Charity February 2013/March 2013

Breaking the Barrier

Written by scott

Kelly A.Mongiovi knows how to make her voice heard.

She studied communication sciences and disorders at the University of Florida, but before that, her mother, Susan Bergonzoni, taught her and her twin sister how to speak their minds.

So in seventh grade, when the children at school bullied Mongiovi, she wrote a poem addressed to them and the others who judged her, titled, “Who am I?” which expressed herself in terms apart from her disability.

Mongiovi has been treated differently throughout her life, from the children on the playground to the wait staff in the restaurant to the people in the workplace. Some people treat her as an extension of her disorder, cerebral palsy, rather than as an individual who happens to have the disorder.

Both Mongiovi and her twin sister were born prematurely with oxygen deprivation. They were diagnosed with cerebral palsy at the age of 2 and would be wheelchair-bound for the rest of their lives.

Yet Mongiovi has not let the prescribed limits of cerebral palsy confine her professionally or personally. She graduated at the top of her class in high school and went to UF to pursue a bachelor’s degree in the health sciences.

After studying at UF for a few years, she realized she did not have to be in the medical field to be of service. She continued her education and achieved a master’s in student personnel and higher education.

“I’ve always had that innate desire to help others,” Mongiovi said. “I just didn’t know how that vision would manifest.”

Now, Mongiovi is a counseling specialist for the Disabilities Resource Center at Santa Fe College.

She said she is in a special position, having been on both sides of the table, once as a student seeking advice and now as a counselor providing guidance.

“My goal is to make a difference at the end of the day,” she said. “That’s my reward.”

Mongiovi hopes to continue to foster disability advocacy and awareness. Beyond her current position, she sees herself teaching, doing motivational speaking or, if the opportunity presents itself, performing.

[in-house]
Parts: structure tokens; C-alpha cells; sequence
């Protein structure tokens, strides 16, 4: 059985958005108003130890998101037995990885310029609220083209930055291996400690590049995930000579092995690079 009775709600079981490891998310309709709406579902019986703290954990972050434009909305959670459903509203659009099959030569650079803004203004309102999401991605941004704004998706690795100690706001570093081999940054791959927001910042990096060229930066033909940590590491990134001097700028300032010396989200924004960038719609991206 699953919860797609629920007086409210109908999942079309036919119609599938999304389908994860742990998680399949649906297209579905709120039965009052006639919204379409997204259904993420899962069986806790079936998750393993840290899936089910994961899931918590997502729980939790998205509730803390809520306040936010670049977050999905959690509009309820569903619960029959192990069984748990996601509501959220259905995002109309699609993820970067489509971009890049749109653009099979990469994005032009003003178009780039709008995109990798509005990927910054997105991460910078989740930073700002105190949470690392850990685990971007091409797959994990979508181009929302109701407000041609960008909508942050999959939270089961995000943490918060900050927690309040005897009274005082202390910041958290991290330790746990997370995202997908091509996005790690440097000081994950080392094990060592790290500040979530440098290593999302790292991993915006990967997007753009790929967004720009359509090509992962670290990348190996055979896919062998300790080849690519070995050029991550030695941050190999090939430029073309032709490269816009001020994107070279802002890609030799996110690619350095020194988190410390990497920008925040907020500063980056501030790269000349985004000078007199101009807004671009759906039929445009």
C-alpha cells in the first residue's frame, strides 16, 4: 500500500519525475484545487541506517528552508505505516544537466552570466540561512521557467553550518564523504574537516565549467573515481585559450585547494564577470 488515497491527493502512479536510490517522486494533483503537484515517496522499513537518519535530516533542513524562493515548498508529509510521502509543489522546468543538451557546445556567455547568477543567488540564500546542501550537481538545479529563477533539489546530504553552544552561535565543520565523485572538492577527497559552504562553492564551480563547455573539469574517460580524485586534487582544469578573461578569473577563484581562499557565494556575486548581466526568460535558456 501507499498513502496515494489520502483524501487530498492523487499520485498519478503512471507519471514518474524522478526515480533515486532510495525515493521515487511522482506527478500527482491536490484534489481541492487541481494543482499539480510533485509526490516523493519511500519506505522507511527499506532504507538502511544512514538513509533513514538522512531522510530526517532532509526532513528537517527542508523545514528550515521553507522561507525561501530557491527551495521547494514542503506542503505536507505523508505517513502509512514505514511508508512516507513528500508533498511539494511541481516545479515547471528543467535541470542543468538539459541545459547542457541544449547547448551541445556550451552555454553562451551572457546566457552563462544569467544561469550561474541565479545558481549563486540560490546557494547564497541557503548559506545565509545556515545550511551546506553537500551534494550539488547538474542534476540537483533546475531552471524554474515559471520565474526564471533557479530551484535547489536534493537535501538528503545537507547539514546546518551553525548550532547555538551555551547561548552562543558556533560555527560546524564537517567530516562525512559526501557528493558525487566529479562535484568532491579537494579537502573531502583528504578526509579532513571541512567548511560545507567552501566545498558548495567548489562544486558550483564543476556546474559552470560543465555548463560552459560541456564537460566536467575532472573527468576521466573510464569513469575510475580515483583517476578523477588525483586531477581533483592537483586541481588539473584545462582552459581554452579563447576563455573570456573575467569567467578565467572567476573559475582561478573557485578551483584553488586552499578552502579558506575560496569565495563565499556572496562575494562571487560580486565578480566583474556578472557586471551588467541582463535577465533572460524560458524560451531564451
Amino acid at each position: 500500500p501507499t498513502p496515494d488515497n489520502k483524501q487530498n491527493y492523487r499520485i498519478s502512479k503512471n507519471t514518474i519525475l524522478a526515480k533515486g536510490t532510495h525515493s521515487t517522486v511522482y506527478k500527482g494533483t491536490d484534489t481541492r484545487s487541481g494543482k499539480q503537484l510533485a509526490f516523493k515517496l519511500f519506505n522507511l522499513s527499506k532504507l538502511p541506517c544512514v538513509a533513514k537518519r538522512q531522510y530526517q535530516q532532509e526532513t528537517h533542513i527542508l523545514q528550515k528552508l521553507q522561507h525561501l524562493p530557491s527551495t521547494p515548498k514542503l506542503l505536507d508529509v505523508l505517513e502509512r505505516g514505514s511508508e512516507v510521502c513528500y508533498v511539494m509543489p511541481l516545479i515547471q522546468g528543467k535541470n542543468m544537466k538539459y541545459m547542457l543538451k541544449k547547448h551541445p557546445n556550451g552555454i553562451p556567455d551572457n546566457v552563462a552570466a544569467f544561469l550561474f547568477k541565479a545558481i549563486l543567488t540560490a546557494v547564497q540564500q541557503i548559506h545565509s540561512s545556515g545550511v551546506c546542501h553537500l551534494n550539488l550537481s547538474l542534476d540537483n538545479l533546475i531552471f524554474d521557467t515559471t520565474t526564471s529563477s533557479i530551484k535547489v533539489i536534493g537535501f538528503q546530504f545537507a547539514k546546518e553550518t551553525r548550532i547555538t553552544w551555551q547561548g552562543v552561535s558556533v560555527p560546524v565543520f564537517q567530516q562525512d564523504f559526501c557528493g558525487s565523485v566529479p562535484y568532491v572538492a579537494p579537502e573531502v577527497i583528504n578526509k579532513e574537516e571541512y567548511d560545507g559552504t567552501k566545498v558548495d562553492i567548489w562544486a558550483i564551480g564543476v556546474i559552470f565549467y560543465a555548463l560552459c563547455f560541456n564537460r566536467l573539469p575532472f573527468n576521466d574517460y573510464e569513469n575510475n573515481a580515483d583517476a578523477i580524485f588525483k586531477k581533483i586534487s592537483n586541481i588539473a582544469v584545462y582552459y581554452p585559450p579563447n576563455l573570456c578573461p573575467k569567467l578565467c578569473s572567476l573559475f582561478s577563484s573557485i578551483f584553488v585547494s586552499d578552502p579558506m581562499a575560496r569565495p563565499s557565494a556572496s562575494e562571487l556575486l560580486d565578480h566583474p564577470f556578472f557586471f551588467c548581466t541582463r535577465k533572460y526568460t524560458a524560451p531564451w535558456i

What many people do not know about Mongiovi is she also likes to express herself on stage. “Singing is where I find my purest joy.”

As a child, she sang in choir. In high school she competed in districts, regionals and states. Mongiovi has even participated in a telethon, singing Silent Night as people called in to donate money to the United Cerebral Palsy Association. She and her identical twin were the poster children for its New York chapter. They would go to fundraisers, make appearances, participate in photo shoots, star in commercials, and smile and look cute.

Being the face of the association was Mongiovi’s first exposure to filming. She was fascinated by TV as a child and still is.

In grade school, she would come home from a difficult day and sit in front of the television. Sit-coms and soap operas were her favorites. She could escape reality for a while and live vicariously through a cast of characters.

When she was older, she discovered that not only could she watch the characters’ lives unfold on screen, but she could also play them out in real life.

While still in undergraduate school, she heard about an acting workshop in L.A. that was being put on by Thorsten Kaye, the actor in one of those daytime TV shows she used to watch as a child, One Life to Live.

While she was there, she even got to meet her other television idol, Susan Haskell, Thorsten Kaye’s wife and fellow co-star of One Life to Live.

That was 14 years ago. A photo of that day rests on Mongiovi’s desk shelf. A single rose is framed around the picture of a smiling Mongiovi alongside Haskell and Thorsten. To this day, they still keep in touch.

Mongiovi was also given the opportunity to go to Orlando and act in a customer service and diversity video called Service Savvy.

She played the part of a customer at a restaurant who has a physical disability. In the vignette, she goes out to eat with a friend, but when it comes time to order, the waiter asks the friend what Mongiovi would like to order, rather than asking Mongiovi directly.

This is a type of attitudinal barriers that people with disabilities encounter often, Mongiovi said. Some may assume one cannot order for oneself, or be a productive member of society.

These are prejudices that Mongiovi confronts personally and professionally. She went back to UF recently to get a Ph.D in higher education so that she could advance in her work to help others.

Her dissertation was about the differential treatment that affects high school students with disabilities. Writing has always been an outlet to promote advocacy for Mongiovi, ever since she was in seventh grade and wrote that poem.

She wants to continue with this passion, and she recently found the perfect outlet. Her mom, her most valuable mentor, recently passed away a few months ago. She left behind an unfinished manuscript. It is a guide for parents of children with disabilities. It recounts personal experiences and reflections on how to deal with the situation and, most of all, the message of hope and to never give up.

Mongiovi wants to pick up where it left off.

“Carrying on her legacy would be the greatest gift of all.”

About the author